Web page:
For many clients, May is the month when it’s time to pull up the bootstraps and really get down to business. Especially for those whose fiscal year coincides with the calendar year, the first quarter lull is now a distant memory; and believe it or not, there are only eight more productive months in which to climb the proverbial mountain and achieve your annual sales goals. Eight months can seem like a lot until you factor in the need to fill the pipeline with prospects, create a sense of urgency for them to want to move forward, and consider the length of the typical sales cycle.
In addition to May being a transitional sales month, it is also my favorite time of year simply because of the change of scenery.The springtime birds are chirping, squirrels have come out in full force and the surrounding foliage is coming into full bloom. This year in particular, April’s moist weather has created a floral masterpiece in every direction.I guess the old saying is true that, “April showers bring May flowers.”
Ironically, the sales forecast tends to follow a similar pattern, where the amount of effort you invest this month can yield an abundance of success down the road.Yet, the economy still seems to be teetering on neutral and many clients I’ve talked with in the past few weeks continue to experience anemic sales forecasts. Opportunities for some strange reason seem to be drying up rather than blossoming. This raises the question, is there anything you do to ‘make it rain’ in a way that will kick start the growth of these opportunities?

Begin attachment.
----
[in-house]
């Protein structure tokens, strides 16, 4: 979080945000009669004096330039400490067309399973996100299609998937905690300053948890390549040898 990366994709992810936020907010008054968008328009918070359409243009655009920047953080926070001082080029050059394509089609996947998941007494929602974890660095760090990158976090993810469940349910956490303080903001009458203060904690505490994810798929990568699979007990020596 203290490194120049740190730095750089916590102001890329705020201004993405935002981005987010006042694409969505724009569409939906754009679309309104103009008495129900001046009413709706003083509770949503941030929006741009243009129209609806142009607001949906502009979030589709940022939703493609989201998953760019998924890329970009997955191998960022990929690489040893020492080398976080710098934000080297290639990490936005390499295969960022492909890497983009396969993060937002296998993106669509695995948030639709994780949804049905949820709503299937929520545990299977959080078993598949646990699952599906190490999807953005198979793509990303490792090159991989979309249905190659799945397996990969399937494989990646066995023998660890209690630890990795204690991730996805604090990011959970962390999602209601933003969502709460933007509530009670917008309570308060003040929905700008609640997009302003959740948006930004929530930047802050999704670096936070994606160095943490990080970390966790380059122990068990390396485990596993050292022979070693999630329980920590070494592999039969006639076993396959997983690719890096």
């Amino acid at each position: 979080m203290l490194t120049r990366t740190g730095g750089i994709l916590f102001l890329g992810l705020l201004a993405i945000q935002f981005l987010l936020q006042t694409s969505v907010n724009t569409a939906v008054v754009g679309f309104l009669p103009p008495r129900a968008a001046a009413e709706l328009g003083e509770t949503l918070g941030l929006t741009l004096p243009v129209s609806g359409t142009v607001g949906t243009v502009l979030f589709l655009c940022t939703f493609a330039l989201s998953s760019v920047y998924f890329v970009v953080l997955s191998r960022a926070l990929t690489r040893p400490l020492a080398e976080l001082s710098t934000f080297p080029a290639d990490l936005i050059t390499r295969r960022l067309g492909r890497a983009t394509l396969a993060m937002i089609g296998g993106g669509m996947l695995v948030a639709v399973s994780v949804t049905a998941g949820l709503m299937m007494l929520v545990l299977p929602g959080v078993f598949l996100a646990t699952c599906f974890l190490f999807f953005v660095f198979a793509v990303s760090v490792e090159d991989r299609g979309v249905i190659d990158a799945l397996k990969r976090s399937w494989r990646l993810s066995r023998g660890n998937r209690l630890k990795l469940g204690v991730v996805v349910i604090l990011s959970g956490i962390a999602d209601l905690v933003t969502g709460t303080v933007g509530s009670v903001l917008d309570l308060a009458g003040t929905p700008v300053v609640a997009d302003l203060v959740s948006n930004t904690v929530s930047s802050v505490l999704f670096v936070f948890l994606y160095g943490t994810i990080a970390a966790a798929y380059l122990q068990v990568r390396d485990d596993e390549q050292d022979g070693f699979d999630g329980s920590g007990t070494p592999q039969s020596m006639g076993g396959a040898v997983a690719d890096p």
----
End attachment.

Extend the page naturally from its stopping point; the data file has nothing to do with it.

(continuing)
The answer is a resounding yes. But I’m afraid it’s not as simple as just making more sales calls. To truly increase production, sellers have to focus on the quality of the calls being made and their relative effectiveness as compared to everyone else who is also vying for a share of the prospect’s time and attention.
Let me plant a seed with you in this regard. Is it possible that the effectiveness of your current elevator pitch has been eroded due to an increasing number of competitive influences, all basically communicating similar messages? What about your voice-mail and email messages? Are they being deleted before the information is even being conveyed?